This article was originally published on Forbes.com
Inside the realm of corporate finance it’s safe to say that the year 2020 has been unlike any that preceded it, and, as more employees occupied remote work spaces, growing numbers of finance chiefs told us they are more carefully monitoring the financial and cultural levers that influence workforce behaviors. Here’s what five shared with us:
AWAITING THE RETURN TO TRAVEL
Tom Tuchscherer, CFO, TripActions, Seattle, WA
My priorities are really making sure that the company is ready when it comes out of the COVID environment. By “being ready,” I mean that the company is ready to recruit again, is ready to onboard people. We know what the priorities are in terms of where we want to expand and what we want to invest in. At the same time, on a short-term basis, the priority is making sure that the team is motivated, enjoys what they’re doing, and is safe, especially in the current environment that we’re in. There’s still strong belief in the company’s potential and in making sure that that motivation is still there. If you have a team that’s highly motivated—that works well together and believes in the company’s potential—you can accomplish anything.
ADOPTING A TALENT PHILOSOPHY
Michelle McComb, CFO, Bluecore, New York, NY
I think that a lot of times CFOs do tend to focus on capital and cash. I’m one of those CFOs who looks at people as a huge asset. I also look after the people function at Bluecore, and I think that the people strategy, especially as we come through environments like COVID, is going to be extremely important in ensuring that we retain and hire the right talent, especially when it comes to remote. What does the new office environment look like? Also, I kind of work from philosophies. For example, what is our compensation philosophy? Are we competitive? If I look at similar companies, are we paying employees fairly and competitively? Are we a merit-based company such that if you excel, you’re going to be compensated. And by the way: If you’re mediocre, then you’re not going to be. That’s where we would be establishing fundamental philosophies.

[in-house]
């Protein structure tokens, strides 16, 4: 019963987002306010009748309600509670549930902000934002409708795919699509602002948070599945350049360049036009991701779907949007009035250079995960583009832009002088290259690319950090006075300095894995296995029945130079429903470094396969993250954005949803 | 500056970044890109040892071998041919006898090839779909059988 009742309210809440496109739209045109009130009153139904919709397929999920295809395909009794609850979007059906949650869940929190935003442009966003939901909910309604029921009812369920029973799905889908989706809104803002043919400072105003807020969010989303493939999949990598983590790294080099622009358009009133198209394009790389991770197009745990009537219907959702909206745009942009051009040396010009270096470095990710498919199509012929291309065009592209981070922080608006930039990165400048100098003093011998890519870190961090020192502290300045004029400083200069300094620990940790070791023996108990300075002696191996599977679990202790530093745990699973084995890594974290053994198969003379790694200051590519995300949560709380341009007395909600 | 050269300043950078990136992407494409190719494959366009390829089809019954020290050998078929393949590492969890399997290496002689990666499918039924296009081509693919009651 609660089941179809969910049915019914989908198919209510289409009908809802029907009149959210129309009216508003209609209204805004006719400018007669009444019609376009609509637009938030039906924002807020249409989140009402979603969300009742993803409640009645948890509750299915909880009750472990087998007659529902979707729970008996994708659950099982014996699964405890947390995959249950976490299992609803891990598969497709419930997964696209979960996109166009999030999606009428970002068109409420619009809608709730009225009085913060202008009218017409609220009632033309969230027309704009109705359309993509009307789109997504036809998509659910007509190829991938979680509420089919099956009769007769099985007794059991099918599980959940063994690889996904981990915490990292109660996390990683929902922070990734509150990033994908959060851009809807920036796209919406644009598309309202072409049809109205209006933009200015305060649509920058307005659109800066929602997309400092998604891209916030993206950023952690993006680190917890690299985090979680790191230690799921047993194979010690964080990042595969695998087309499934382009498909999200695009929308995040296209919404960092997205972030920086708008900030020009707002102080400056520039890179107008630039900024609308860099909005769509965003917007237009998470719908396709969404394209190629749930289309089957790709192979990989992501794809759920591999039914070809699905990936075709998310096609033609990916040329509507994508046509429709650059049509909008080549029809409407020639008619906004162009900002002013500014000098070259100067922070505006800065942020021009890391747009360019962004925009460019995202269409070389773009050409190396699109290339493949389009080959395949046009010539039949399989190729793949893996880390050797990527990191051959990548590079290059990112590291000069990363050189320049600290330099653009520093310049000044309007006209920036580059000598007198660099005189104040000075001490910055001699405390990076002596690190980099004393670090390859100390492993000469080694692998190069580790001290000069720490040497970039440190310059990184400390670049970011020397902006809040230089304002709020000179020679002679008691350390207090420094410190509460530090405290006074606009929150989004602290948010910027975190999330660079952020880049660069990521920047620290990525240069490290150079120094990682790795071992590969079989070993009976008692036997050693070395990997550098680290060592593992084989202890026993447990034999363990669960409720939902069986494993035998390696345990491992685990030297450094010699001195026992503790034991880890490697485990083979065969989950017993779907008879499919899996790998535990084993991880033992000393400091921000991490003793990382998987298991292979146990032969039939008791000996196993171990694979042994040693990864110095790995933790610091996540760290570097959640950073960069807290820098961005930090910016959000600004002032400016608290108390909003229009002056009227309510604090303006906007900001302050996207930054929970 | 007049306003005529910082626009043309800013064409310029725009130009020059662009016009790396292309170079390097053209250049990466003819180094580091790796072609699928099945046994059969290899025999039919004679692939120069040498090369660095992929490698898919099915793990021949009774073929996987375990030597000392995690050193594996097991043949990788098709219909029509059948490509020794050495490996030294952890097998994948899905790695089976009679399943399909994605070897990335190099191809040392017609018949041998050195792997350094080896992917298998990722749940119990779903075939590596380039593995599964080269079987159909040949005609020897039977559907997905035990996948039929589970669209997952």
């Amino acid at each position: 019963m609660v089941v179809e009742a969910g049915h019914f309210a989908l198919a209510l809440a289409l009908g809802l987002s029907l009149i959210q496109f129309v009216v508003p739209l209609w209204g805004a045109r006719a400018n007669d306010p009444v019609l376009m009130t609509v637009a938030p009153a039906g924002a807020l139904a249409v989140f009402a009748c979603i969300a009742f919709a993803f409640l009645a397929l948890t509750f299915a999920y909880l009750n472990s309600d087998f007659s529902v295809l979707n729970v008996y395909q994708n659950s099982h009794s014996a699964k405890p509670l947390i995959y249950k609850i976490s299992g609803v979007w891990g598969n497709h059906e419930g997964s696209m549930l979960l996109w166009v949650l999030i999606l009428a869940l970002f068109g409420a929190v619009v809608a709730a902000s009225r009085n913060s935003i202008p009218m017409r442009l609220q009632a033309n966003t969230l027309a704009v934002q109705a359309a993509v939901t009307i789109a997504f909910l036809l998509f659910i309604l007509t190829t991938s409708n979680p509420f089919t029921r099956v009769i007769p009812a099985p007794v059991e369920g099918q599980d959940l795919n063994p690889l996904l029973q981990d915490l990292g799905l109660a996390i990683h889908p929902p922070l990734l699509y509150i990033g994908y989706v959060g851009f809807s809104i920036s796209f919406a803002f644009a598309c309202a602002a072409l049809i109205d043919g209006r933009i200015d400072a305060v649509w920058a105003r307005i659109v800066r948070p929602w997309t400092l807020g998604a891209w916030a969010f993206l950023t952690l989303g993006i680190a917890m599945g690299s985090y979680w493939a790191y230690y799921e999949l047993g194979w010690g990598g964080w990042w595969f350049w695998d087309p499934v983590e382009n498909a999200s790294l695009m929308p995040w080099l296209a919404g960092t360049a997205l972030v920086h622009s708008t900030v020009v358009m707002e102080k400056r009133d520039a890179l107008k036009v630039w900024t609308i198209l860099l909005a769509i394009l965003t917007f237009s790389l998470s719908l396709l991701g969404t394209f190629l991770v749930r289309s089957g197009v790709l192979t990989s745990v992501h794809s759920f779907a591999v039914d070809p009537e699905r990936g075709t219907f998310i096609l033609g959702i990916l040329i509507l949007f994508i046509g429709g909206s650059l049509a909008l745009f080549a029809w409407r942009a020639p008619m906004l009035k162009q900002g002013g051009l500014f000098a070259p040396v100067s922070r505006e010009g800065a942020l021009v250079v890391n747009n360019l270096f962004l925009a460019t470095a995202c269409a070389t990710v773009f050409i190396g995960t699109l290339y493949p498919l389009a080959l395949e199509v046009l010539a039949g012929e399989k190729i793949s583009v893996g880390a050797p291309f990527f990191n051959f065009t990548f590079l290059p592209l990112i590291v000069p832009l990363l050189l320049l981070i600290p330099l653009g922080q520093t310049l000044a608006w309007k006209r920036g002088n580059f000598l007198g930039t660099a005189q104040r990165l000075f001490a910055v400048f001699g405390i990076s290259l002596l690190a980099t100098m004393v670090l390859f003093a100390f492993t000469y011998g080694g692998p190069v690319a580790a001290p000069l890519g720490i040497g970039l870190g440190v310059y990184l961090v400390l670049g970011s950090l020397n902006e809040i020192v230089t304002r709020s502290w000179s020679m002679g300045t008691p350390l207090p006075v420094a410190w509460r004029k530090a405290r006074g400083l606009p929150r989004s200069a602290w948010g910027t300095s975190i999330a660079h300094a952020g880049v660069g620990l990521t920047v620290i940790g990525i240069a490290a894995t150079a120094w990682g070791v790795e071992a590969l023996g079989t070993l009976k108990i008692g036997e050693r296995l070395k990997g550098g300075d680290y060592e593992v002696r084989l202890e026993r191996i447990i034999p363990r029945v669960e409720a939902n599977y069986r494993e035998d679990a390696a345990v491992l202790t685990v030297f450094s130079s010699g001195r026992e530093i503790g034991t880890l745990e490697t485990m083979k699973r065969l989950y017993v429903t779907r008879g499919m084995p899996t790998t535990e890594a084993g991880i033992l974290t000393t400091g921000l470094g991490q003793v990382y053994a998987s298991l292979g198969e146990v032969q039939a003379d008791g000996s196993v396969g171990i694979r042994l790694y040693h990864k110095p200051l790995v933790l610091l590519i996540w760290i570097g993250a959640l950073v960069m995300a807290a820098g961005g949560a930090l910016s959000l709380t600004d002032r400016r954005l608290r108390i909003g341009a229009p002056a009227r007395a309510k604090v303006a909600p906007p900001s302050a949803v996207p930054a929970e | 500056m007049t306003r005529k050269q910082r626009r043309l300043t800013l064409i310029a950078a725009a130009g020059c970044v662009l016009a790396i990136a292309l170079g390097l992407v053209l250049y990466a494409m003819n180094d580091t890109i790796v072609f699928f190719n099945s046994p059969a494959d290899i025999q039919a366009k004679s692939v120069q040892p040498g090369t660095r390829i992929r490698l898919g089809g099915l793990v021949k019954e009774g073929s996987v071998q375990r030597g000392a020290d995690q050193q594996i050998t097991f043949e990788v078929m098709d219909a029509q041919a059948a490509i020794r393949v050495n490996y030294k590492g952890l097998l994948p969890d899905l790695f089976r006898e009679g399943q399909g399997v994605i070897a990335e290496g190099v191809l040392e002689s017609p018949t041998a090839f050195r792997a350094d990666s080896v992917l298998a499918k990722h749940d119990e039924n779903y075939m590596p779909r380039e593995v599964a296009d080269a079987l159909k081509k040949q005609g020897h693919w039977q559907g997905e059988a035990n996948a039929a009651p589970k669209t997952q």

CREATING A PEOPLE FRAMEWORK
Deborah Ricci, CFO, Guidehouse, Washington, DC
We’re a management consulting practice. And I don’t think the notion that people being the most important asset has changed here. I think it’s always been that way. But I think that we’ve done a number of different things since carving out and merging. One is that we’ve developed a really good job framework so that people can understand their career path and what it takes to get to the next level as they want to progress. There’s a lot of feedback there that we’ve invested a lot in for our employees. We do surveys every year. Our survey results are very high. People want to give back, so we do a lot with our diversity groups, our inclusion groups. We just launched a pro bono consulting-type practice through which people want to give back and to donate the skills that they have as a management consulting practice. …One of our incentives, when we look at executive leadership, is managing our turnover. Some turnover is okay. A lot of turnover is not great if you want to grow your business. This is one thing that we continuously monitor.
CRACKING THE CULTURAL CODE
Ross Tennenbaum, CFO, Avalara, Seattle, WA
We’re at close to half a billion of revenue, and we’re looking to go well beyond that. So, talent has become really important, and you have to remain constantly focused on it—today, I spend around 20% of my time on it. …Beginning in my investment banking days, I’ve studied many companies and management teams. I’ve seen teams that were really high-functioning, really strong, great cultures. I’ve also seen management teams and executive teams that were not cohesive. There was a lot of distrust and backstabbing. Each of these scenarios could generate great numbers and be performing well, but I would only want to invest my money in the one that has that trust and has a cohesive team—and where this is really being driven forward in a cultural way. I don’t think that Wall Street really has a view of this. There is really no metric internally—and certainly not externally—that gives this view on culture. But I think that investors are increasingly trying to get this view into talent and culture.
COVID’S COLLABORATION LABORATORY
Jim Gray, CFO, Ingredion, Westchester, IL
The opportunity for remote work and the opportunity for online collaboration have accelerated toward us. We pressed our IT team to find platforms that allowed us to continue to work as teams and drive that productivity. But what you’re seeing is that the nature of the work has changed. Will customers invite salespeople in for as many sales calls as they have in the past? Well, maybe the face-to-face was very important to securing that calendar spot, but now you may be able to do it through a videoconference. It just may be easier for everybody. … This increases the capacity of your team. Part of the opportunity of this pandemic is being agile enough to figure out new ways of working together with your customers and with your suppliers and as a team. It may provide some opportunities in terms of how you optimize your team and maybe have a little bit more headroom space to go after some opportunities. I think that this is what I’m seeing come together.